Counsel for the bankrupt has suggested that the first adjudication was not had in voluntary proceedings; but, so far as the present bankrupt is concerned, the partnership proceedings must be deemed voluntary. He contends chiefly that to deny the bankrupt a discharge in this case would be to give to the Ray bill a retroactive effect; but this is not true. The original bankrupt act (Act July 1, 1898, c. 541, 30 Stat. 544 [U. S. Comp. St. 1901, p. 3418]), indeed, did not forbid successive petitions in bankruptcy and successive discharges thereunder, but it conferred upon a bankrupt no vested right to file successive petitions and to receive successive discharges which is impaired by the Ray bill. That statute is not retroactive. It creates no new offense and imposes no penalty, but only fixes new conditions of discharge in case of petitions filed after its passage. Its language is plain, and, in accordance therewith, the discharge is here refused.


(Circuit Court, E. D. Pennsylvania. June 27, 1904.)
No. 56.

1. CONTRACTS-PERFORMANCE-INDEMNITY-SURETIES-EVIDENCE-RECORDS. Where a contractor for certain work covenanted to save plaintiff harmless from all claims advanced by any person by reason of the work done or omitted to be done under the contract, and at his own cost and expense to defend all suits which might be brought against plaintiff on such claims, the records of suits so brought in which recoveries were had against plaintiff, which plaintiff paid, were conclusive evidence as against the contractor's surety, provided they disclosed with sufficient certainty that the suits were founded on the negligence or other improper conduct of the contractor.

2. SAME.

Where a contractor agreed to indemnify plaintiff against claims of third persons arising out of the work, but the records in suits brought on such claims did not identify the contractor either by name or description as causing the injury, and it affirmatively appeared that a part of the injuries for which recoveries were had occurred after the contractor had left the work, such records, being offered as a whole in an action against the contractor's surety, were properly excluded.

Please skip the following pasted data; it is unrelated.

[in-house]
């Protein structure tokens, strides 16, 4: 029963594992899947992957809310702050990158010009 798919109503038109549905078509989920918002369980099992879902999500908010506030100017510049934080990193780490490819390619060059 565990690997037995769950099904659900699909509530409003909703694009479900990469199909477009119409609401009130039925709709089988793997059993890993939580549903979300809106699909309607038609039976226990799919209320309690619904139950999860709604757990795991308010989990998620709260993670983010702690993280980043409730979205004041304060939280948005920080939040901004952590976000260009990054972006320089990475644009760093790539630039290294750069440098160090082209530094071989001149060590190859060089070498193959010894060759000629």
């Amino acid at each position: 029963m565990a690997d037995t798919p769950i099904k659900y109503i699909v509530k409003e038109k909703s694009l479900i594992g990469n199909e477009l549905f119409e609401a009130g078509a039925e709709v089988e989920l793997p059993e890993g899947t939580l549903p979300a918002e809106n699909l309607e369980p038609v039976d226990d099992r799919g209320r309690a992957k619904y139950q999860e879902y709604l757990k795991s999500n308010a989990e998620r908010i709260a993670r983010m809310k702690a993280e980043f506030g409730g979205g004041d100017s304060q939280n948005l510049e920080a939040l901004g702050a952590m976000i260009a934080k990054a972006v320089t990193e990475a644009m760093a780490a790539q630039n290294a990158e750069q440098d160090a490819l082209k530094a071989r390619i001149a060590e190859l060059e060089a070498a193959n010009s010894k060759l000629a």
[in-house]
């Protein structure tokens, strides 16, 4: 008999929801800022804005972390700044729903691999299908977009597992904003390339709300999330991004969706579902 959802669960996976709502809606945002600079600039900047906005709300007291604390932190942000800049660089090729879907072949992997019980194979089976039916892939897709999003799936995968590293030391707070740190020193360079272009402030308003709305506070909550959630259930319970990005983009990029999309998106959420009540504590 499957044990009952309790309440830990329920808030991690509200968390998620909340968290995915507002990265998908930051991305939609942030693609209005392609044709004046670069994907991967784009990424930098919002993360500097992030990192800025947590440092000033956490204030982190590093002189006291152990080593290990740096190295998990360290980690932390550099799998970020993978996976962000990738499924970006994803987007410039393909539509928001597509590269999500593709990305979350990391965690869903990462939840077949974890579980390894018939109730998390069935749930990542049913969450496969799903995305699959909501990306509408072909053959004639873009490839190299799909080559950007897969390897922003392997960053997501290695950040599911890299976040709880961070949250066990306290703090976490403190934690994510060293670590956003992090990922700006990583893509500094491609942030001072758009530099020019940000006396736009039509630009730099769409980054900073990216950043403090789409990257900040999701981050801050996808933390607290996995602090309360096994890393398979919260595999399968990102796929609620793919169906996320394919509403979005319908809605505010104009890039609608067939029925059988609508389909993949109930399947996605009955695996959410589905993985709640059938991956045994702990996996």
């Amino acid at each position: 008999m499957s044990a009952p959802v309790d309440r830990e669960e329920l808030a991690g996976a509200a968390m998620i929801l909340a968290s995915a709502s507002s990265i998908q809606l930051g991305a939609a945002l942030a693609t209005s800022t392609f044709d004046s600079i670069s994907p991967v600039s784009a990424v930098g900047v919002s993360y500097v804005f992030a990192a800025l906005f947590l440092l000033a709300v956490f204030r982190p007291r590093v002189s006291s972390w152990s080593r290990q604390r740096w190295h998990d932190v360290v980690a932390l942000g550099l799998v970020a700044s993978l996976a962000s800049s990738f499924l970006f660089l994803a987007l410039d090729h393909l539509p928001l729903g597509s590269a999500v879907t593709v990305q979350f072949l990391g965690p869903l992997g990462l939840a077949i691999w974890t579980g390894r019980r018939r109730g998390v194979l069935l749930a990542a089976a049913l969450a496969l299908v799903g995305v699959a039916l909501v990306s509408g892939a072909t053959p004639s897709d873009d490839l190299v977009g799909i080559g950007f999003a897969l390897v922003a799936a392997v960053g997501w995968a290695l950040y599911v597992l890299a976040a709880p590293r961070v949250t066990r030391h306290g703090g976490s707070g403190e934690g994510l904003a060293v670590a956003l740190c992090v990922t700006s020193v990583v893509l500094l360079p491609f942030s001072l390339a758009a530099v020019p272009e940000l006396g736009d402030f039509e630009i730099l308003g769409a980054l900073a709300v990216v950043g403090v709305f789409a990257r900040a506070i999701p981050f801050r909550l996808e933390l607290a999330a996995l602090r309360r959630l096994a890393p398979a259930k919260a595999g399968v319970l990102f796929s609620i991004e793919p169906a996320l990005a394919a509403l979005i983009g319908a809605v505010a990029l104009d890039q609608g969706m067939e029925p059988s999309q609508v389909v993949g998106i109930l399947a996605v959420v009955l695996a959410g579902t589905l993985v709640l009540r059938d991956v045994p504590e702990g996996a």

Motion for New Trial.

A. T. Freedley, for plaintiff.

John Hampton Barnes, for defendant.

J. B. MCPHERSON, District Judge. This controversy arises upon the following facts: In March, 1896, Patricius McManus entered into a contract with the plaintiff to dredge and widen a section of the Dismal Swamp Canal. He continued at work until the latter part of the year 1898, when, in consequence of disputes between him and the company, he gave up the contract. These disputes were settled by an agreement dated December 3, 1898, of which the following is the only passage that is now relevant:

"(3) The said McManus hereby further covenants and agrees to duly and promptly protect and save harmless the company [plaintiff] from all claims of any sort or description which may be advanced against the company by anyone on account of or by reason of work done or omitted to be done under the said contracts of March 23, 1896, and March 28, 1898, and at his own cost and expense to defend all suits which may be brought against the company on such claims."